Our senses convert the world around us to representations in the brain. For vision alone, over 20 maps of visual space have been identified in each cerebral hemisphere. We are investigating the neurophysiological processes that transform the evidence in our visual maps into signals that are appropriate to guide behavior.
We record neural activity from the cerebral cortex during performance of a visual discrimination. We have identified sites in the brain where the visual data are represented and sites critical to the expression of a perceptually guided behavior, such as the generation of eye movements. We sneak between these areas by targeting neurons in cortical association areas that reveal a plan to enact a behavior. Since this plan reflects an interpretation of the visual data, our neurophysiological recordings divulge the subject's visual perception or impression. By combining electrophysiological, psychophysical, and computational techniques we can begin to elucidate the underlying neural circuitry. How do "planning" neurons maintain a response determined by sensory input that came and went seconds ago? Which inputs affect the plan and how are they selected? These are the secrets of cognition.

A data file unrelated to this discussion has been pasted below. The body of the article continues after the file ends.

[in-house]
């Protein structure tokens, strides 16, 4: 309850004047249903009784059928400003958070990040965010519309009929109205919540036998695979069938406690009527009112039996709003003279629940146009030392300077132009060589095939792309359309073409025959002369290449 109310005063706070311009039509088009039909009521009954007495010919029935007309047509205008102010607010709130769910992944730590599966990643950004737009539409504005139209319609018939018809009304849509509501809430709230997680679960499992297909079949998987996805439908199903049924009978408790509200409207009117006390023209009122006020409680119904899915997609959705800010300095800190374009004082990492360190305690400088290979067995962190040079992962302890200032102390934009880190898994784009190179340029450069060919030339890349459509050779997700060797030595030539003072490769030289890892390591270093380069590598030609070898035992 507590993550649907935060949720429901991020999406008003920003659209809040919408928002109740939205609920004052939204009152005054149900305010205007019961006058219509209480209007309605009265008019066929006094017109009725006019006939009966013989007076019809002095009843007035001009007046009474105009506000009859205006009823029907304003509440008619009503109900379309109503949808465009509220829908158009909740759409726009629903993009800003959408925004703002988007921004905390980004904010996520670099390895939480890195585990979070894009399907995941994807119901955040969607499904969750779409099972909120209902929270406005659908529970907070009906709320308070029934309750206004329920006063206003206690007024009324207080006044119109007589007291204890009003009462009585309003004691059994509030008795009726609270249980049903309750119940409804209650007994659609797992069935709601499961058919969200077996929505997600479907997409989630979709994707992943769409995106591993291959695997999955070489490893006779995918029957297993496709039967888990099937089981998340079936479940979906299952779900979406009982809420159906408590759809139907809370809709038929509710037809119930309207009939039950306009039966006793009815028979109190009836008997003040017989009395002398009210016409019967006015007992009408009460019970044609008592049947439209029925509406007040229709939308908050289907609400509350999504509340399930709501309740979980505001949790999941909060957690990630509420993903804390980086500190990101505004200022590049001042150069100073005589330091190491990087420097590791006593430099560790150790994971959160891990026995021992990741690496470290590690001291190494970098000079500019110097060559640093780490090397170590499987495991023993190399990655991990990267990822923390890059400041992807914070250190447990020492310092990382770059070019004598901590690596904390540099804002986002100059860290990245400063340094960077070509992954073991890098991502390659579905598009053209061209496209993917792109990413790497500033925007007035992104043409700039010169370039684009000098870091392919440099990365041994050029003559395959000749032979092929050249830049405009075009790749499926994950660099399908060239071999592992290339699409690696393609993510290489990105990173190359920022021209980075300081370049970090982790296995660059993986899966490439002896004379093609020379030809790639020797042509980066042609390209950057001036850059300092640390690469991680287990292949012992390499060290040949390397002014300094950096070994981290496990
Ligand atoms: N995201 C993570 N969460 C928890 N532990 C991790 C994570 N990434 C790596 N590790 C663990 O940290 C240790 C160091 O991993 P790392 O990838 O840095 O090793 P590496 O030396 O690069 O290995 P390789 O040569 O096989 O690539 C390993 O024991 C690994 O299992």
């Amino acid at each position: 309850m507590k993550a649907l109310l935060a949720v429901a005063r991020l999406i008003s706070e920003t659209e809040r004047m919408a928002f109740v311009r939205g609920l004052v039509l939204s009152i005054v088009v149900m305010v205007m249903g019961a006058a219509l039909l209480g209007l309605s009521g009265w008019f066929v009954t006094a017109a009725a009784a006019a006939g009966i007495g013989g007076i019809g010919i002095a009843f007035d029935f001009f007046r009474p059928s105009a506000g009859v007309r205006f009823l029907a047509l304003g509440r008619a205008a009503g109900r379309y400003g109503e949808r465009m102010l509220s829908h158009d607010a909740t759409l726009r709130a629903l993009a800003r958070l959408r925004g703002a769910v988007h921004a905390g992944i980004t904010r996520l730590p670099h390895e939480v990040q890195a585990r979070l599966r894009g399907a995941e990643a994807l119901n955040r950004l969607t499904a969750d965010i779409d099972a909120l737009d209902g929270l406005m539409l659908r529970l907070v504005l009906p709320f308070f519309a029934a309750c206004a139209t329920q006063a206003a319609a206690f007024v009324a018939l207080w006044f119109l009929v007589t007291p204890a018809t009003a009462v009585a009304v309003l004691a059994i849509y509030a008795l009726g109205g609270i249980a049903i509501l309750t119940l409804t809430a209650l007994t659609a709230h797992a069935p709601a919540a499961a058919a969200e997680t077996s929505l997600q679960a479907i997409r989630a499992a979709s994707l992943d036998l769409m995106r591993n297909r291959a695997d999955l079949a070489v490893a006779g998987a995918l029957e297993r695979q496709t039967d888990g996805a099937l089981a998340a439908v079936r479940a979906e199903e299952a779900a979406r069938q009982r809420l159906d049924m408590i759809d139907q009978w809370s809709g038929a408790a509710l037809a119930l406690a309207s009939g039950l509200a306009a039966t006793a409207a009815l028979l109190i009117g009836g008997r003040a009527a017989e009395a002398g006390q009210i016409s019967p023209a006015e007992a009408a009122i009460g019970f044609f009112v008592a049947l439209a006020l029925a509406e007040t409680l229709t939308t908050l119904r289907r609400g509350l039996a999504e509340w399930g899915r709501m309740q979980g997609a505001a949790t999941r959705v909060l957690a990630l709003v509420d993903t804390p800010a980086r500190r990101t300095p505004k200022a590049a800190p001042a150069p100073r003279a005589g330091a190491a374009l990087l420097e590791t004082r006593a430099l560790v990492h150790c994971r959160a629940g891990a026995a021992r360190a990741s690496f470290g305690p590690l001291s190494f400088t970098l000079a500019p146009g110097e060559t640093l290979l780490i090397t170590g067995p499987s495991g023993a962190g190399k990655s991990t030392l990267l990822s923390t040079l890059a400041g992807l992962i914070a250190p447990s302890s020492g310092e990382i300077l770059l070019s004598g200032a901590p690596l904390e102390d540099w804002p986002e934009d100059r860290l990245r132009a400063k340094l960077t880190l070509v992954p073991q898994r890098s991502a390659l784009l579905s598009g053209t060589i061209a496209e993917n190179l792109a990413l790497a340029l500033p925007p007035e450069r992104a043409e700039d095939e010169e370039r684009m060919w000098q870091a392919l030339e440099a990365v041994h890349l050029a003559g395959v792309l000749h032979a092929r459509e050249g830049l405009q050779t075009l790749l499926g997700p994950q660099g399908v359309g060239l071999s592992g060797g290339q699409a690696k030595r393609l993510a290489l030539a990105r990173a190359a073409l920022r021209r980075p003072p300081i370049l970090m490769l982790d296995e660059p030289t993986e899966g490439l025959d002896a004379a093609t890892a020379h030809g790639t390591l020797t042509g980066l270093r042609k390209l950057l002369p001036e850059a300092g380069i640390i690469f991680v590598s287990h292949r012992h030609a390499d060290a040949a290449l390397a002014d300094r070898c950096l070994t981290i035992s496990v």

Figure above designed by Victor de Lafuente and Ranulfo Romo, and illustrated by Erin Boyle. As printed in News & Views, Nature Neuroscience 2003.
For a more technical overview of our research please see this Essay